Okay, end of slots lesson. Shreveport is booming and that's why I'm here. Anyone in downtown Shreveport ten years ago was either a homeless drunk or a banker who, forced to work at headquarters, had an alarm on his Mercedes and a parking place watched by a guy named Paco. Riverboat gambling has changed all that. Not that there's much of a river here. The Red River is muddy and narrow and filled with so much silt that you can't actually navigate it. They probably call it the Red River because the real color of it would be too gross to put on a map.
Sandy Jackson, Captain of the Shreve Star riverboat where Harrah's has its casino, has the most boring job in the universe. Several times a day he checks the weather and enters data into the ship's log explaining why river conditions don't allow him to sail. The Shreve Star hasn't actually moved since it was moored on the riverfront in February of 1995, but to comply with state law the captain has to be ready to sail in the event it ever becomes safe to sail. (Okay, Sandy, you rascal--we get it.)
This makes Shreveport a prime casino location. In Louisiana cities where the rivers are healthy, the ships are forced to actually leave the dock, cutting down on customer traffic and forcing people to time their arrivals and departures. When the new Hollywood Casino opened in December, they built a boat basin and jammed their riverboat right up against the shore so they would never have to deal with planks and ramps that had to be adjusted as the water level rose and fell. Everybody's hoping that no one dredges the channel anytime soon.
Harrah's, with 21 casinos in 17 markets, is regarded as the McDonald's of gambling, the place you go when you want quick-and- dirty action. But in Shreveport they've been forced to upgrade their act to compete with the aggressive Horseshoe, across the river in Bossier City, and the lavish Hollywood next door. The Horseshoe and the Hollywood have started taking high-roller-level bets, and that means high-roller-level amenities. The result is Harrah's brand spanking new 23-story hotel, built for a cool $210 million, with high-roller suites in the penthouse, concierge service, a spa, and other amenities demanded by the Dallas-Fort Worth clientele. (About a third of its business comes from Dallas, and those are the big players.)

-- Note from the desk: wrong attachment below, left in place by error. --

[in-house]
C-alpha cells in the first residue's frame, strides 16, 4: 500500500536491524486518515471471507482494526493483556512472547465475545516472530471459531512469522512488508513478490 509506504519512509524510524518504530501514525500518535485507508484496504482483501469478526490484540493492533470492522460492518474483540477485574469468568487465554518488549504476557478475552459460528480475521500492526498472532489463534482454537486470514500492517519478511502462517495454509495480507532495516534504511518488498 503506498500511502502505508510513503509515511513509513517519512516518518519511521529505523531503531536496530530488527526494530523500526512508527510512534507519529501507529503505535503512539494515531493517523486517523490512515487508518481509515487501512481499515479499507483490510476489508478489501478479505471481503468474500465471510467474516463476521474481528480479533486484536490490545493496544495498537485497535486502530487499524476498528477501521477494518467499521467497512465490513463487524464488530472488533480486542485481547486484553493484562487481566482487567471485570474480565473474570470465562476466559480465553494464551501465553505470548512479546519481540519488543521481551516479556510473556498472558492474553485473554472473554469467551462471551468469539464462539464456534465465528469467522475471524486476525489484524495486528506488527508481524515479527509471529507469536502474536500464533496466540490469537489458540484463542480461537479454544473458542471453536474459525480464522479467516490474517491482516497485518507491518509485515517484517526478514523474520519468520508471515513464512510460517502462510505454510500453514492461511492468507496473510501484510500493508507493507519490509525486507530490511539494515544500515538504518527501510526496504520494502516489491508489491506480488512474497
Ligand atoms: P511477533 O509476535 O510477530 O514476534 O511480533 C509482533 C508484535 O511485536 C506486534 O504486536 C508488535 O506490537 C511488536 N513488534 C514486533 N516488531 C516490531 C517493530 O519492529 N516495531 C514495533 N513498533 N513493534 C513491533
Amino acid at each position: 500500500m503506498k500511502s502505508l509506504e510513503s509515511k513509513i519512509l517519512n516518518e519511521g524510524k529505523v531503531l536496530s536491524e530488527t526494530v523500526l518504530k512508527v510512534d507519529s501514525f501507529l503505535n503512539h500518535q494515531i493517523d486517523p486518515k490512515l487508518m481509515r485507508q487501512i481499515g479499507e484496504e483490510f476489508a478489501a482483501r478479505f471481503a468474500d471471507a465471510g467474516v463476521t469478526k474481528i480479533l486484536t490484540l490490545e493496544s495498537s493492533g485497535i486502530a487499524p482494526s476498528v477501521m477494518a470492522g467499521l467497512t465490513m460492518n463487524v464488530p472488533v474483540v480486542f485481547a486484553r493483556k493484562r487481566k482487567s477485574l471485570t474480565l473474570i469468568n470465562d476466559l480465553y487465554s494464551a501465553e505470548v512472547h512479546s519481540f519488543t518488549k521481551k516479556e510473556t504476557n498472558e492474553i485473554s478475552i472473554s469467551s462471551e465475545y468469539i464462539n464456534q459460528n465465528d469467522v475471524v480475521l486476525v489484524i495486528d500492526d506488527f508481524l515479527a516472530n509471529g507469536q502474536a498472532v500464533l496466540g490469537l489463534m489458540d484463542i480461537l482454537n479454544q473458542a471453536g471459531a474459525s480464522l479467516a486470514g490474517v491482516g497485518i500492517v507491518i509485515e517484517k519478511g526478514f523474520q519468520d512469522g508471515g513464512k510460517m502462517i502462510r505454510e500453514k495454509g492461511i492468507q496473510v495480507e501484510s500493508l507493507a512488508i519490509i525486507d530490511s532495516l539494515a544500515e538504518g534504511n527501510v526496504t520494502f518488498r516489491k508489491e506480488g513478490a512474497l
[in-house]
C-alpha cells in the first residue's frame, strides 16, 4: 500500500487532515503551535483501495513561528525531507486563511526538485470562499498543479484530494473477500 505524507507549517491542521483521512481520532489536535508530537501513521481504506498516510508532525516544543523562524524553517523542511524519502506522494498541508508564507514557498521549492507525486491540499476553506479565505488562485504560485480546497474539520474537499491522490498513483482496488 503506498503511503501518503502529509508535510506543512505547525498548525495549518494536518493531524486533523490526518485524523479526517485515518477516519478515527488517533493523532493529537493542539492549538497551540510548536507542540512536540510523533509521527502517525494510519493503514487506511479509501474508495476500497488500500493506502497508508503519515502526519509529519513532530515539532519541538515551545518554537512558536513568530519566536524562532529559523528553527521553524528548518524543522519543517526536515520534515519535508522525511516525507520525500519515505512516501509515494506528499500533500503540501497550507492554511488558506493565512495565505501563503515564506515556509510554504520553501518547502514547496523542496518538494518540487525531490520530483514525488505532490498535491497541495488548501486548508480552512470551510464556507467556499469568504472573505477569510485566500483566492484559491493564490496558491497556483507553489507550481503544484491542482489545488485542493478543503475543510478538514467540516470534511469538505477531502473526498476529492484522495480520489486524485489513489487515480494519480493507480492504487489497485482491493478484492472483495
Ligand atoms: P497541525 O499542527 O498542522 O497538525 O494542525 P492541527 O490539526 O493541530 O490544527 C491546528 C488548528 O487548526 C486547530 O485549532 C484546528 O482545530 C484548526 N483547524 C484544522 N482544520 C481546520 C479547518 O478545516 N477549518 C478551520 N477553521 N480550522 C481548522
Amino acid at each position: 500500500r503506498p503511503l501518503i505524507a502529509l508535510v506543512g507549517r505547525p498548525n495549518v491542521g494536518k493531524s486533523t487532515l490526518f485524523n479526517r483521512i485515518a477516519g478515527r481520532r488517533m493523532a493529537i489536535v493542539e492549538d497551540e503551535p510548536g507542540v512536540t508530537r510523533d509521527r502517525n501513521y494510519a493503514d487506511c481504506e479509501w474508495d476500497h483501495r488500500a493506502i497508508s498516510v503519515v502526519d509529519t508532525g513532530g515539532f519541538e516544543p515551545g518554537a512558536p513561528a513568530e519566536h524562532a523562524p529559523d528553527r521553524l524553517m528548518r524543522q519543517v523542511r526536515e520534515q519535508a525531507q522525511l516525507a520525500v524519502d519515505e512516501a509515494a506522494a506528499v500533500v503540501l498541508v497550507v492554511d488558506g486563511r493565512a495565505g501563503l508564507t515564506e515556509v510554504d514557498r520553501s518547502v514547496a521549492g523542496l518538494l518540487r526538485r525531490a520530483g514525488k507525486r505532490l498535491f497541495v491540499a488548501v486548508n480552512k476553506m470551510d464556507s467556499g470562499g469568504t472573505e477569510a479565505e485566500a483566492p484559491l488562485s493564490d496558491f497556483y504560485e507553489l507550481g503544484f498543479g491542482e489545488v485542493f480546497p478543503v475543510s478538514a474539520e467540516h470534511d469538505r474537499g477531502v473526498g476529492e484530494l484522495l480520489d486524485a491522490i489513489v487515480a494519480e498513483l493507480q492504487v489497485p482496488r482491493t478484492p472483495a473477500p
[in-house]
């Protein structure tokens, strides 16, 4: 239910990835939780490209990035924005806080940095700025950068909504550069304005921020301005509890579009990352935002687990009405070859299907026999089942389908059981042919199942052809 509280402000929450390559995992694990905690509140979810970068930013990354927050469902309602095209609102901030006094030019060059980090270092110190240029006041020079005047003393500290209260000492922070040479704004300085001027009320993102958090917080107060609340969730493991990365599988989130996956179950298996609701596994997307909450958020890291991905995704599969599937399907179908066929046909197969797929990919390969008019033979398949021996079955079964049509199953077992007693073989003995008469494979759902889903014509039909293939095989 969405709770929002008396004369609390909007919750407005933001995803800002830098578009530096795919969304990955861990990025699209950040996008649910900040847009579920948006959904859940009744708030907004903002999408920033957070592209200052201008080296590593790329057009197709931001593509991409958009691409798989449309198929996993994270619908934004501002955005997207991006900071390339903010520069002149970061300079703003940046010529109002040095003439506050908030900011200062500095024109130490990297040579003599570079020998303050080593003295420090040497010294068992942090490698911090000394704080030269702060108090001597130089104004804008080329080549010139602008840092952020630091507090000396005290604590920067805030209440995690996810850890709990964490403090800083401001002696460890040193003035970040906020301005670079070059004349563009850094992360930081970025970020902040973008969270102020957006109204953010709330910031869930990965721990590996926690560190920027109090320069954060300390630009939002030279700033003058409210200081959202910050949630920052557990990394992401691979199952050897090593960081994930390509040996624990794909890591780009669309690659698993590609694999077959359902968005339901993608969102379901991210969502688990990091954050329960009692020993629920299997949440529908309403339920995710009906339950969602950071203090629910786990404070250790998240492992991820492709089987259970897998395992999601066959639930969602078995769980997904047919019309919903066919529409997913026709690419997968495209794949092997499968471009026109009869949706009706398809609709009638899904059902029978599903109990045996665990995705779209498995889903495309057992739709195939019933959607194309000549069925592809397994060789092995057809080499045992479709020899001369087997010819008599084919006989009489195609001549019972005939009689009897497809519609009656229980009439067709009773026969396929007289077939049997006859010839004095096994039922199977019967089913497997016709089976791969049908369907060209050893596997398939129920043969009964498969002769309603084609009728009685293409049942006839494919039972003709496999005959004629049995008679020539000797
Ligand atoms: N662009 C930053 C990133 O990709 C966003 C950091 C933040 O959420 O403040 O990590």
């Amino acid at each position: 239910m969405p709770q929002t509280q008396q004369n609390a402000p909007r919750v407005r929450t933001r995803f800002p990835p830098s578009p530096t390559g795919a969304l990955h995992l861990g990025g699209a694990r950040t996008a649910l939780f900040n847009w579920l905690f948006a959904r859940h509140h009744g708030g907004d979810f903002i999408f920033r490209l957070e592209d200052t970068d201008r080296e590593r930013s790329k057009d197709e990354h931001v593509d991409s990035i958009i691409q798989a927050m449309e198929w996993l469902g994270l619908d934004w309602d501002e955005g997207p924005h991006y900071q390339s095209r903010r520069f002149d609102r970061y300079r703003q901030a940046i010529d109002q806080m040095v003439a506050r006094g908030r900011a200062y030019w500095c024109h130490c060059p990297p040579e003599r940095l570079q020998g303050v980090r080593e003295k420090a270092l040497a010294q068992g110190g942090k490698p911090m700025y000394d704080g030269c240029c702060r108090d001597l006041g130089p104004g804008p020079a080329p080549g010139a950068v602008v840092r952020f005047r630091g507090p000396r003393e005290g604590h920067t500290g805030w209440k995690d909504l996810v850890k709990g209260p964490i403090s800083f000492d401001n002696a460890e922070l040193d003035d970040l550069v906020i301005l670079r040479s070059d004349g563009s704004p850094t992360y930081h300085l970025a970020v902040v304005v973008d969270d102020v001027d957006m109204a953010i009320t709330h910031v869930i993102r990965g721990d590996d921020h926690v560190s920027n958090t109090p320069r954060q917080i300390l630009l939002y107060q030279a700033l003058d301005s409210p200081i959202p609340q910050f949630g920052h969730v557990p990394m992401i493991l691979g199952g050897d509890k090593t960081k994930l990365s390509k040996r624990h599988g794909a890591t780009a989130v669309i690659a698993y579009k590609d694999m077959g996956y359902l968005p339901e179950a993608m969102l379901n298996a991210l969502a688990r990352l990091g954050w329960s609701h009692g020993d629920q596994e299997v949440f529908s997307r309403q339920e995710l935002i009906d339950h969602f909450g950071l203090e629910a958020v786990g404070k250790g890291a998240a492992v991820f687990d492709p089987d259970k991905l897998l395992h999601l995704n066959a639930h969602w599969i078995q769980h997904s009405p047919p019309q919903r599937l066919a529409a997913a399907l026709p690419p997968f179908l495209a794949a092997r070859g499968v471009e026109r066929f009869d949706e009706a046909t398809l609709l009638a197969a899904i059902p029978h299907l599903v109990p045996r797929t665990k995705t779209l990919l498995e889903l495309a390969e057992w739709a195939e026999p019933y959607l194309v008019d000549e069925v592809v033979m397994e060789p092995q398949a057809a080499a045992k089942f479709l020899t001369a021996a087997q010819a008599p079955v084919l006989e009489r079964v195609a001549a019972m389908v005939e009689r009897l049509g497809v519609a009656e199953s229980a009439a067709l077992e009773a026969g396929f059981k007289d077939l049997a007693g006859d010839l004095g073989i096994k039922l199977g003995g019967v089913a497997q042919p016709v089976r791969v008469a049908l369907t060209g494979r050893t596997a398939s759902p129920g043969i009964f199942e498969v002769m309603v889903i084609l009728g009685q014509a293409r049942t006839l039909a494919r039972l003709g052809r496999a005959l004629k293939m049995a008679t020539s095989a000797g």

More importantly, the hotel now disguises the riverboat. The six so-called "riverboat states" that got into gaming in the early nineties have found that people don't really like boats. The gaming areas are cramped, with low ceilings, and you have to go up and down staircases to get to the various playing areas. The new generation of boats are built to look like anything other than a riverboat, and part of the marketing philosophy is to put up a giant hotel on the mainland so that you appear to be entering a land-based casino. If they could figure out a way to hide the water entirely, they would.
The other advantage of a big hotel is that it keeps the mice in the cage. Of course, there aren't that many attractions in Shreveport to lure players away anyway.
"No, there are lots of things to do here," says Susan Madigan, Harrah's Director Marketing, taking mild offense at my ill-timed remark. She names the American Rose Center. The Sci- Port Discovery Center downtown, with its IMAX theater. And after that the list kind of dwindles.